Mr. Harper: The hon. Gentleman is absolutely right. The turnout argument is a very weak one; it is not at all convincing. Furthermore, it is not the right argument. The decision to reduce the voting age should be taken on its merits, and arguments in favour of doing it to increase turnout are rather specious. As the hon. Member for Edmonton (Mr. Love) said earlier, if we followed that argument to its logical conclusion, we could go around the electorate picking off groups of people who did not use their vote and taking it away from them. That would clearly be nonsensical. Similarly, the turnout argument is not a powerful one.
I was talking about the case outlined by the hon. Member for Bristol, West. One of his arguments concerned the case being made in the 19th and 20th centuries for the right of women to vote. The hon. Member for Cardiff, North also made that point. I think that I demonstrated in my intervention that that argument was nonsense. It was clearly right to give the vote to women, but that was because, if we had not done so, they would never have had an opportunity to vote. The whole point about children and young people is that, even though they do not have the right to vote now, they will have that right later.
Jo Swinson: Will the hon. Gentleman therefore tell us how he would have voted 80 years ago in the vote to extend the franchise to women under the age of 30? According to his rationale, there would have been no need to do that, because when those women reached the age of 30, they would have been allowed to vote anyway.
Mr. Harper: I was not around 80 years ago, and neither was the hon. Lady. Indeed, looking around the Chamber, I cannot see a single Member who would have been around that long ago, thank goodness. The former leader of the Liberal Democrats is not here today; he might be an exception.
Mr. Harper: That is absolutely true. I would have been very relaxed about reducing the voting age to the age of majority; however, in the past the argument was not merely about the voting age but about the age at which people could do a number of other things. It is broadly accepted, although there are discrepancies, which I shall mention later, that people stop being children and become adults at the age of 18, and I think we should stick to that line; otherwise there will be no logical reason for setting the voting age at 16. Once it ceased to be associated with becoming an adult, there would be no logical argument against giving the vote to 14-year-olds, 12-year-olds or 10-year-olds.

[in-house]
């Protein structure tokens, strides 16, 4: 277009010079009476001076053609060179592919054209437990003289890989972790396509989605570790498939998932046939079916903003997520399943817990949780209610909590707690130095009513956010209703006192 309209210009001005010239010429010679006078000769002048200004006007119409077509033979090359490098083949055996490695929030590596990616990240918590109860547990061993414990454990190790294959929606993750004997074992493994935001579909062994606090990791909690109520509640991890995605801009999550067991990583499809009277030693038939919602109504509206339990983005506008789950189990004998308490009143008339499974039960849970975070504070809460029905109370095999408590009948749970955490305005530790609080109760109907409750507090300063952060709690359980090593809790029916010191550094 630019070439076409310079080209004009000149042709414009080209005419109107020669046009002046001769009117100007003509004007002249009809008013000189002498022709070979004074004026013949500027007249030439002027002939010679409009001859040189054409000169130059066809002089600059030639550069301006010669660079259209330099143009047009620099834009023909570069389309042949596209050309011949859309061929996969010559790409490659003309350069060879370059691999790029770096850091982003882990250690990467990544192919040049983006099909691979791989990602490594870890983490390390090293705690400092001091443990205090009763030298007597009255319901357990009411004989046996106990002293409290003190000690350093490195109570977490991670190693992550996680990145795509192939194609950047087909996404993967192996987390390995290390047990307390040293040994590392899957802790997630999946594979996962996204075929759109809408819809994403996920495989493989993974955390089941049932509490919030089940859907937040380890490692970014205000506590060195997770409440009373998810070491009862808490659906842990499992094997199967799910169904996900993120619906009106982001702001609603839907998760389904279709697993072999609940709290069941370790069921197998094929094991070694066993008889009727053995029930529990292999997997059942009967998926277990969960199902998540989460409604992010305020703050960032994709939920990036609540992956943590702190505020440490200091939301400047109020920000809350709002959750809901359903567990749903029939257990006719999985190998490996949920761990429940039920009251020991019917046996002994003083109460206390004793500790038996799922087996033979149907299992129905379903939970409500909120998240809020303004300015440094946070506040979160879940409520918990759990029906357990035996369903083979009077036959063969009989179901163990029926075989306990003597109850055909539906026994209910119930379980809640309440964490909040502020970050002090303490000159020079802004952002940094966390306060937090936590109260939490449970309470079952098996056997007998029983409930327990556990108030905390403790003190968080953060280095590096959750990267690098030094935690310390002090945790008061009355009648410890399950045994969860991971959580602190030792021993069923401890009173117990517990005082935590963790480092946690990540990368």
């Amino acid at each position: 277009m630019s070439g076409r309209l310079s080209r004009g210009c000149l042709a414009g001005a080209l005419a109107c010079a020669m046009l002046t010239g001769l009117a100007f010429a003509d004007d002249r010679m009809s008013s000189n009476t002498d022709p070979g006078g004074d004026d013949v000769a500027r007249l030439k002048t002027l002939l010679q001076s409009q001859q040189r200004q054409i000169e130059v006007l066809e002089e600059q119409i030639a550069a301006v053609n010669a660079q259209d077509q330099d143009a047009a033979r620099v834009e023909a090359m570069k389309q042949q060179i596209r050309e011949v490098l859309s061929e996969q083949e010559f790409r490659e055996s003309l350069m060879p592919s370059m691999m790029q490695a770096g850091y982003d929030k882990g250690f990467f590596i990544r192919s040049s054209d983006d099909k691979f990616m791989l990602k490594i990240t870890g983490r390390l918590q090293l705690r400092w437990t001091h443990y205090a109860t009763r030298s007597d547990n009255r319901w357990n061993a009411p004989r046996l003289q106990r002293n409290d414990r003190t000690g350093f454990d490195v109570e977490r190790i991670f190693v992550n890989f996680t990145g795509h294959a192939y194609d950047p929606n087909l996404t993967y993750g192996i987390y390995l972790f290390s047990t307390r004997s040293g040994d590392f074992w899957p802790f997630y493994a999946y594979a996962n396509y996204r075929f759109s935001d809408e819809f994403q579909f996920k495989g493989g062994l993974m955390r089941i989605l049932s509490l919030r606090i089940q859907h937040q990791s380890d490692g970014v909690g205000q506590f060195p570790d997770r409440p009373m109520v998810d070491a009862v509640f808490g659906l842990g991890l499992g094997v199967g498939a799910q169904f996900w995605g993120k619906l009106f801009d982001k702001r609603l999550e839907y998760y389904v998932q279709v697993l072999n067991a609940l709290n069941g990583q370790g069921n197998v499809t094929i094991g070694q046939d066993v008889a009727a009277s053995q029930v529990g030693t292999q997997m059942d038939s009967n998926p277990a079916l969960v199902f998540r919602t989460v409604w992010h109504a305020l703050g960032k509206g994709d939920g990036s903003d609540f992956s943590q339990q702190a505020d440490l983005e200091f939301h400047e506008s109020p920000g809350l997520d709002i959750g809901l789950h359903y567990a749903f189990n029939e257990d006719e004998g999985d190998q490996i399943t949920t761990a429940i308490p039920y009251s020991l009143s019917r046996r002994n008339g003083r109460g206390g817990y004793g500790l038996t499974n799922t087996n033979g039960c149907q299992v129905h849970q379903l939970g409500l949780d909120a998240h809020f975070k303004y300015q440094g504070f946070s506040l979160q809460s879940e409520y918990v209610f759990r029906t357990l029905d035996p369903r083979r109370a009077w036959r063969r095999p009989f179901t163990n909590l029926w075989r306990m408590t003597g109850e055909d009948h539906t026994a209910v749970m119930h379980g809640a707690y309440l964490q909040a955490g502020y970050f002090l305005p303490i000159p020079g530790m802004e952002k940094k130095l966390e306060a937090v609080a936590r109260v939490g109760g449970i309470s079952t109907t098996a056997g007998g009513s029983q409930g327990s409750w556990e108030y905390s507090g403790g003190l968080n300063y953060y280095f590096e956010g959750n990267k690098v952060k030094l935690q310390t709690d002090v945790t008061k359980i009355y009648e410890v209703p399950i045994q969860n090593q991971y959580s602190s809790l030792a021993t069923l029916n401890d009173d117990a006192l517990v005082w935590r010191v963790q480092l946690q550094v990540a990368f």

I am sure that if we were to reduce the voting age to 16, the age that has been chosen on this occasion, a campaign would be launched by politically aware 14-year-olds, and there would be no logical reason to say no to them. At present, however, it is clear that we connect voting with becoming an adult, and I think that that is how things should stay.
Mr. Greg Knight: Does my hon. Friend accept that a cogent argument for allowing 16-year-olds to vote is that that is the school leaving age? Does he also accept that most 16-year-olds have the mental capacity to vote? The problem lies in the fact that many of them have not been educated at school about our democratic system. It is a problem of education, rather than of the mental incapacity or immaturity of a 16-year-old.
That is a good point. One of the arguments advanced by those in favour of this case involves citizenship education. Later in my speech, I shall refer to what the Electoral Commission said about evidence relating to the quality of such education. I shall also give examples
from countries such as the United States, where civics has been taught for many years and where reducing the voting age to below 18 is not advocated.
The hon. Member for Bristol, West drew attention to early-day motion 801, tabled in an earlier parliamentary Session and supported by 90 Members. As I said earlier, the hon. Member for Cardiff, North did an even better job by securing 111 signatures to her early-day motion. Those 111 Members expressed the belief that this was an important matter and that lowering the voting age could play a huge role in helping young people to feel more connected, and they explicitly supported the Bill, but I see precious few of them here today. According to my hon. Friend the Member for Christchurch (Mr. Chope), the Youth Parliament rated the issue as fifth out of six in terms of importance. Of the 111 Members who supported the hon. Ladys early-day motion, very few thought it worth taking the trouble to come to the House today to support the Bill.